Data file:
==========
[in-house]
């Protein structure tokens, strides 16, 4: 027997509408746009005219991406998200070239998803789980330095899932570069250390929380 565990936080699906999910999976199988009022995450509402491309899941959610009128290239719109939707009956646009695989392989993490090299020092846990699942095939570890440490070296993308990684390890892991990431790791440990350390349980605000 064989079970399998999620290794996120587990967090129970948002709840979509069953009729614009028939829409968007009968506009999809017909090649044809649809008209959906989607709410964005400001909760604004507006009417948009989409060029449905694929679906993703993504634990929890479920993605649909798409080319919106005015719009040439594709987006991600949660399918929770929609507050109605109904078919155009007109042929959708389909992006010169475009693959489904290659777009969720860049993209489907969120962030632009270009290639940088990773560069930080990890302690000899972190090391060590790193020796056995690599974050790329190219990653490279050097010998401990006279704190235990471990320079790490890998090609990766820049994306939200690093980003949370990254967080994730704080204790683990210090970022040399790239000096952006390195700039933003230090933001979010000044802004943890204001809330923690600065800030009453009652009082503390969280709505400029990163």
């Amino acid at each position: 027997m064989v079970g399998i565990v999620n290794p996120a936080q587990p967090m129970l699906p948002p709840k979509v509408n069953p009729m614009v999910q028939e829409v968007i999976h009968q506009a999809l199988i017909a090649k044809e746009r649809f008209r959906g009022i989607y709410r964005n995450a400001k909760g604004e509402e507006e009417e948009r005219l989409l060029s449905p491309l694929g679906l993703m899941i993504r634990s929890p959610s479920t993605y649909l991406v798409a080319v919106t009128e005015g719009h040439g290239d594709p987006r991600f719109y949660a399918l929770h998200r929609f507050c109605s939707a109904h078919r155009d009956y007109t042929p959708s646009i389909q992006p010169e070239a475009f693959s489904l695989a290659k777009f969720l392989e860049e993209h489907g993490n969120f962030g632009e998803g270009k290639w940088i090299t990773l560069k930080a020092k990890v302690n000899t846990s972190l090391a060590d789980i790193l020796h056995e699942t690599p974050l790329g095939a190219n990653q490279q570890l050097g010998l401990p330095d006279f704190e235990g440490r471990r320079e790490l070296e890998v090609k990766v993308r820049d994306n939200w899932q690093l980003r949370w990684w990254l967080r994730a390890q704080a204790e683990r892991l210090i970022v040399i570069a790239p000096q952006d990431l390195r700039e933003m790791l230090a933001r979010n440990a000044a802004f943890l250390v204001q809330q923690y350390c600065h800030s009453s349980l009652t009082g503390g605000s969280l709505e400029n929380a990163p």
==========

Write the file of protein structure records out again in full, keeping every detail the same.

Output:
[in-house]
């Protein structure tokens, strides 16, 4: 027997509408746009005219991406998200070239998803789980330095899932570069250390929380 565990936080699906999910999976199988009022995450509402491309899941959610009128290239719109939707009956646009695989392989993490090299020092846990699942095939570890440490070296993308990684390890892991990431790791440990350390349980605000 064989079970399998999620290794996120587990967090129970948002709840979509069953009729614009028939829409968007009968506009999809017909090649044809649809008209959906989607709410964005400001909760604004507006009417948009989409060029449905694929679906993703993504634990929890479920993605649909798409080319919106005015719009040439594709987006991600949660399918929770929609507050109605109904078919155009007109042929959708389909992006010169475009693959489904290659777009969720860049993209489907969120962030632009270009290639940088990773560069930080990890302690000899972190090391060590790193020796056995690599974050790329190219990653490279050097010998401990006279704190235990471990320079790490890998090609990766820049994306939200690093980003949370990254967080994730704080204790683990210090970022040399790239000096952006390195700039933003230090933001979010000044802004943890204001809330923690600065800030009453009652009082503390969280709505400029990163």
């Amino acid at each position: 027997m064989v079970g399998i565990v999620n290794p996120a936080q587990p967090m129970l699906p948002p709840k979509v509408n069953p009729m614009v999910q028939e829409v968007i999976h009968q506009a999809l199988i017909a090649k044809e746009r649809f008209r959906g009022i989607y709410r964005n995450a400001k909760g604004e509402e507006e009417e948009r005219l989409l060029s449905p491309l694929g679906l993703m899941i993504r634990s929890p959610s479920t993605y649909l991406v798409a080319v919106t009128e005015g719009h040439g290239d594709p987006r991600f719109y949660a399918l929770h998200r929609f507050c109605s939707a109904h078919r155009d009956y007109t042929p959708s646009i389909q992006p010169e070239a475009f693959s489904l695989a290659k777009f969720l392989e860049e993209h489907g993490n969120f962030g632009e998803g270009k290639w940088i090299t990773l560069k930080a020092k990890v302690n000899t846990s972190l090391a060590d789980i790193l020796h056995e699942t690599p974050l790329g095939a190219n990653q490279q570890l050097g010998l401990p330095d006279f704190e235990g440490r471990r320079e790490l070296e890998v090609k990766v993308r820049d994306n939200w899932q690093l980003r949370w990684w990254l967080r994730a390890q704080a204790e683990r892991l210090i970022v040399i570069a790239p000096q952006d990431l390195r700039e933003m790791l230090a933001r979010n440990a000044a802004f943890l250390v204001q809330q923690y350390c600065h800030s009453s349980l009652t009082g503390g605000s969280l709505e400029n929380a990163p």